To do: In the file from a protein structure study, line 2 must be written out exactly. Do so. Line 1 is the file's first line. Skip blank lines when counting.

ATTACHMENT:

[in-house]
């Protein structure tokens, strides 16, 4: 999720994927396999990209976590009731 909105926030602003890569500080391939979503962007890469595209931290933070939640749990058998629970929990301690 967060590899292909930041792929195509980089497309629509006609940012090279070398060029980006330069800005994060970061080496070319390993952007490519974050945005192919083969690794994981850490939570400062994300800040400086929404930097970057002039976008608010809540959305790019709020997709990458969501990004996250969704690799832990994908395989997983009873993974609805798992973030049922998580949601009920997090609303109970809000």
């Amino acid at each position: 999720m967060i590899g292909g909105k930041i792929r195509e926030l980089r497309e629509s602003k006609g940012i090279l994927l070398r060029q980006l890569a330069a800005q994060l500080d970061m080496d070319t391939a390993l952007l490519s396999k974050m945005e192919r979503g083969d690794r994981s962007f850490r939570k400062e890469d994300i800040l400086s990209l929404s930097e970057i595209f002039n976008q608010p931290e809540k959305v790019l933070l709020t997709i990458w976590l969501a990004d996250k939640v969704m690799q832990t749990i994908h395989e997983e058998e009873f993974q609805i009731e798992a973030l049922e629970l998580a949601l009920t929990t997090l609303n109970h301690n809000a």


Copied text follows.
């Protein structure tokens, strides 16, 4: 999720994927396999990209976590009731 909105926030602003890569500080391939979503962007890469595209931290933070939640749990058998629970929990301690 967060590899292909930041792929195509980089497309629509006609940012090279070398060029980006330069800005994060970061080496070319390993952007490519974050945005192919083969690794994981850490939570400062994300800040400086929404930097970057002039976008608010809540959305790019709020997709990458969501990004996250969704690799832990994908395989997983009873993974609805798992973030049922998580949601009920997090609303109970809000």